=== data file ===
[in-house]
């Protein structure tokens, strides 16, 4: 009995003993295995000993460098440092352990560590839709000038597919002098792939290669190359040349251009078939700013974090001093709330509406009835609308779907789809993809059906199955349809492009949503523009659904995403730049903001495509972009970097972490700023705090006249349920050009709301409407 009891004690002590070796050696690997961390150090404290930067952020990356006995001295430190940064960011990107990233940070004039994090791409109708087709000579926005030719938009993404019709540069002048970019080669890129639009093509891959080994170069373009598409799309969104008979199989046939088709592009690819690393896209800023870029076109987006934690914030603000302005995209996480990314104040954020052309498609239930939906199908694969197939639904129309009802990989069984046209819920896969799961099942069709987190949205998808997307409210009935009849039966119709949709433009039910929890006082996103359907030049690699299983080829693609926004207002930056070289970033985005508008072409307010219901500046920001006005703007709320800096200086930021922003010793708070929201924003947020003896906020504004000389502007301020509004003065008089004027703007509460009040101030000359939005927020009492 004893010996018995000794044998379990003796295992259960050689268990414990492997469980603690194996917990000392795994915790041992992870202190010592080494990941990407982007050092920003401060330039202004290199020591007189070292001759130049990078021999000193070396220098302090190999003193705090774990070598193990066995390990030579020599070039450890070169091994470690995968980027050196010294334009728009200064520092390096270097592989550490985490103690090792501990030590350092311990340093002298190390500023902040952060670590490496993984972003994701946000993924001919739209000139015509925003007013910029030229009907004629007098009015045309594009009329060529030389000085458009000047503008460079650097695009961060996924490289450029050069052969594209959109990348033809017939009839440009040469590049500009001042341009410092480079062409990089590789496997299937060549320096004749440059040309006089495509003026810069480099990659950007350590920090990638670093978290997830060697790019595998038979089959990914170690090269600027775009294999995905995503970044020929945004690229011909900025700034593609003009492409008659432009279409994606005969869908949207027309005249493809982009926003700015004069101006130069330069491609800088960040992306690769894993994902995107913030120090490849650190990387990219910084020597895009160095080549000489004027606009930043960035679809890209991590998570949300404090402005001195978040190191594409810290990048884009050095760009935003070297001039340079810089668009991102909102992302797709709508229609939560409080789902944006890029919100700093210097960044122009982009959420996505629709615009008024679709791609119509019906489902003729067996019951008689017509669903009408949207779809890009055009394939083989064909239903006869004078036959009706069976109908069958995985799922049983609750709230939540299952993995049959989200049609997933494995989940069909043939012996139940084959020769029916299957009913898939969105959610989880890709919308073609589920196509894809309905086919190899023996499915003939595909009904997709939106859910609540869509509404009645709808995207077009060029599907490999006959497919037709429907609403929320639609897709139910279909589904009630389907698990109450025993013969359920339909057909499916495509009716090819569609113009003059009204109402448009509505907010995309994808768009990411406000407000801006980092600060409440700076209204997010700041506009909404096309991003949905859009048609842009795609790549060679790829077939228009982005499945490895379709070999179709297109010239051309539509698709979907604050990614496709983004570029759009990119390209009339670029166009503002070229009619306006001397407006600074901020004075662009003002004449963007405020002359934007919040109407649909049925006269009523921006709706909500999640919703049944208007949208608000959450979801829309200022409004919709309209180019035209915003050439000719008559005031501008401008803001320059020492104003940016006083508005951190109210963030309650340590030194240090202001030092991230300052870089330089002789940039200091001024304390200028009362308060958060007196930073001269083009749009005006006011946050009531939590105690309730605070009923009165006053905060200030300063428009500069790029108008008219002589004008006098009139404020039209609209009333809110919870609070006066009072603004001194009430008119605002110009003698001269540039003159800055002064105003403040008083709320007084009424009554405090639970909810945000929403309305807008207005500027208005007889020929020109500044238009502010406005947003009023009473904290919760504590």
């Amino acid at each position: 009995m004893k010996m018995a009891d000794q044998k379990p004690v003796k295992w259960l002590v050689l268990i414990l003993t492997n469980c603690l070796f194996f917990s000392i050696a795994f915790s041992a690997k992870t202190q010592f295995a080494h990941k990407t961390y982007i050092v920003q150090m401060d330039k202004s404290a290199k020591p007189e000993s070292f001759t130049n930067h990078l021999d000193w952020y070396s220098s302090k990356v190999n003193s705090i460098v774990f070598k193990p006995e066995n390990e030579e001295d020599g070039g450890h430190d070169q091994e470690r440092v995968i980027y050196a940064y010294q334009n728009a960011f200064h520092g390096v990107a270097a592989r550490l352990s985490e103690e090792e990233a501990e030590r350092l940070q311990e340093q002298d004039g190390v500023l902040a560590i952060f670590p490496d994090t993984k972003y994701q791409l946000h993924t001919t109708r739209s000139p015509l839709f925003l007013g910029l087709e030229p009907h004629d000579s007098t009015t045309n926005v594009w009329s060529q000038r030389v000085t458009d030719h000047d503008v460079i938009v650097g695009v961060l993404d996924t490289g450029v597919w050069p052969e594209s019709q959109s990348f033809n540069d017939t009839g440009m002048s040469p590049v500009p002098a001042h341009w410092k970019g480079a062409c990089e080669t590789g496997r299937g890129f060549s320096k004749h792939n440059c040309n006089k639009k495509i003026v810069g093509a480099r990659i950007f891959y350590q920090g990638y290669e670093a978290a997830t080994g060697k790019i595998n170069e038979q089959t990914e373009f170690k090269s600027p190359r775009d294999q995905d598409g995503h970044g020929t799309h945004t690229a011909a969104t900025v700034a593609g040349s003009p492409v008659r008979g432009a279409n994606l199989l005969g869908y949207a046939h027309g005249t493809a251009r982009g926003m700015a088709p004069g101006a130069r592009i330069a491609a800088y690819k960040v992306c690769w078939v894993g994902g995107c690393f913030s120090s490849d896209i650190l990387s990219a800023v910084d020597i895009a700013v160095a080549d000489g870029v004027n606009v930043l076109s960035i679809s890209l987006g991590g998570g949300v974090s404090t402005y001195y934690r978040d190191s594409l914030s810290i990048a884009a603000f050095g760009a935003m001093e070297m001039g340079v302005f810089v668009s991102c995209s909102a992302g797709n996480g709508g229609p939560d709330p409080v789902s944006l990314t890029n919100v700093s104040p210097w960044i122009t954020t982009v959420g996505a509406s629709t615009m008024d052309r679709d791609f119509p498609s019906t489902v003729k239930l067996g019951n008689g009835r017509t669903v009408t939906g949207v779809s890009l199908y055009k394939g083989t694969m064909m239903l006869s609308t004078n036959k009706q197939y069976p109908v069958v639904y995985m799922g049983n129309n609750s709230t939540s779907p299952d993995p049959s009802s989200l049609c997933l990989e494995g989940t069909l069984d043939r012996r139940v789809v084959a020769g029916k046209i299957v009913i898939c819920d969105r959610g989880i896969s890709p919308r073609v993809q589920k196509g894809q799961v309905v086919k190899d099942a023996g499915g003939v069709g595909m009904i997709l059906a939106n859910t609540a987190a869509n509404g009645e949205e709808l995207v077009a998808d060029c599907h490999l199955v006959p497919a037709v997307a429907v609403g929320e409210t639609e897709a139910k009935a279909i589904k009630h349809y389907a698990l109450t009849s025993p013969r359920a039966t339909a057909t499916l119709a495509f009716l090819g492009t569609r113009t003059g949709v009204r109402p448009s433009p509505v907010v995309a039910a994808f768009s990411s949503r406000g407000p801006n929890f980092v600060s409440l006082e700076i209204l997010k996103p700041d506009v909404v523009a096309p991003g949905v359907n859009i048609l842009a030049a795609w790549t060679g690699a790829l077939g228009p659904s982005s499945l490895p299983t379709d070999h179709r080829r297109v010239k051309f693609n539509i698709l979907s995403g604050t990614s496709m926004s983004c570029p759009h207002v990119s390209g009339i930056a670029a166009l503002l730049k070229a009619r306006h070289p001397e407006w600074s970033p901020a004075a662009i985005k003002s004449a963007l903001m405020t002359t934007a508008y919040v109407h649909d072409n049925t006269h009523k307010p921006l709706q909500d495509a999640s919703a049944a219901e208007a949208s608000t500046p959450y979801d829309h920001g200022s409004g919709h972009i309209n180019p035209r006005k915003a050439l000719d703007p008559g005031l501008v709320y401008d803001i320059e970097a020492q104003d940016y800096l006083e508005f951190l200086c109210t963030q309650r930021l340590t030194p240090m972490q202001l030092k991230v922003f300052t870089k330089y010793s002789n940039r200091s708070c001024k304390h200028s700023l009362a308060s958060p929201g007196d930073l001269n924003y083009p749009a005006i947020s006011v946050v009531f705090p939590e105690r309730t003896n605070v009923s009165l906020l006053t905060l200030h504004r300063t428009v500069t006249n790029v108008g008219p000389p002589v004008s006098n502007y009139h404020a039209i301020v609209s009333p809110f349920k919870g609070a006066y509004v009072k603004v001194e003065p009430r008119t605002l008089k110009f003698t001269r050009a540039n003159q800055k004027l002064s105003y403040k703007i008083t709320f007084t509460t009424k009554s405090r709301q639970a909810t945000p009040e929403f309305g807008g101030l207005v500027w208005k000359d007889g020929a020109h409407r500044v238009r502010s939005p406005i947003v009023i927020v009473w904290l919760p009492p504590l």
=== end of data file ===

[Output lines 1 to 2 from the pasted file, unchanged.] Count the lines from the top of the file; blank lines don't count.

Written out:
[in-house]
């Protein structure tokens, strides 16, 4: 009995003993295995000993460098440092352990560590839709000038597919002098792939290669190359040349251009078939700013974090001093709330509406009835609308779907789809993809059906199955349809492009949503523009659904995403730049903001495509972009970097972490700023705090006249349920050009709301409407 009891004690002590070796050696690997961390150090404290930067952020990356006995001295430190940064960011990107990233940070004039994090791409109708087709000579926005030719938009993404019709540069002048970019080669890129639009093509891959080994170069373009598409799309969104008979199989046939088709592009690819690393896209800023870029076109987006934690914030603000302005995209996480990314104040954020052309498609239930939906199908694969197939639904129309009802990989069984046209819920896969799961099942069709987190949205998808997307409210009935009849039966119709949709433009039910929890006082996103359907030049690699299983080829693609926004207002930056070289970033985005508008072409307010219901500046920001006005703007709320800096200086930021922003010793708070929201924003947020003896906020504004000389502007301020509004003065008089004027703007509460009040101030000359939005927020009492 004893010996018995000794044998379990003796295992259960050689268990414990492997469980603690194996917990000392795994915790041992992870202190010592080494990941990407982007050092920003401060330039202004290199020591007189070292001759130049990078021999000193070396220098302090190999003193705090774990070598193990066995390990030579020599070039450890070169091994470690995968980027050196010294334009728009200064520092390096270097592989550490985490103690090792501990030590350092311990340093002298190390500023902040952060670590490496993984972003994701946000993924001919739209000139015509925003007013910029030229009907004629007098009015045309594009009329060529030389000085458009000047503008460079650097695009961060996924490289450029050069052969594209959109990348033809017939009839440009040469590049500009001042341009410092480079062409990089590789496997299937060549320096004749440059040309006089495509003026810069480099990659950007350590920090990638670093978290997830060697790019595998038979089959990914170690090269600027775009294999995905995503970044020929945004690229011909900025700034593609003009492409008659432009279409994606005969869908949207027309005249493809982009926003700015004069101006130069330069491609800088960040992306690769894993994902995107913030120090490849650190990387990219910084020597895009160095080549000489004027606009930043960035679809890209991590998570949300404090402005001195978040190191594409810290990048884009050095760009935003070297001039340079810089668009991102909102992302797709709508229609939560409080789902944006890029919100700093210097960044122009982009959420996505629709615009008024679709791609119509019906489902003729067996019951008689017509669903009408949207779809890009055009394939083989064909239903006869004078036959009706069976109908069958995985799922049983609750709230939540299952993995049959989200049609997933494995989940069909043939012996139940084959020769029916299957009913898939969105959610989880890709919308073609589920196509894809309905086919190899023996499915003939595909009904997709939106859910609540869509509404009645709808995207077009060029599907490999006959497919037709429907609403929320639609897709139910279909589904009630389907698990109450025993013969359920339909057909499916495509009716090819569609113009003059009204109402448009509505907010995309994808768009990411406000407000801006980092600060409440700076209204997010700041506009909404096309991003949905859009048609842009795609790549060679790829077939228009982005499945490895379709070999179709297109010239051309539509698709979907604050990614496709983004570029759009990119390209009339670029166009503002070229009619306006001397407006600074901020004075662009003002004449963007405020002359934007919040109407649909049925006269009523921006709706909500999640919703049944208007949208608000959450979801829309200022409004919709309209180019035209915003050439000719008559005031501008401008803001320059020492104003940016006083508005951190109210963030309650340590030194240090202001030092991230300052870089330089002789940039200091001024304390200028009362308060958060007196930073001269083009749009005006006011946050009531939590105690309730605070009923009165006053905060200030300063428009500069790029108008008219002589004008006098009139404020039209609209009333809110919870609070006066009072603004001194009430008119605002110009003698001269540039003159800055002064105003403040008083709320007084009424009554405090639970909810945000929403309305807008207005500027208005007889020929020109500044238009502010406005947003009023009473904290919760504590």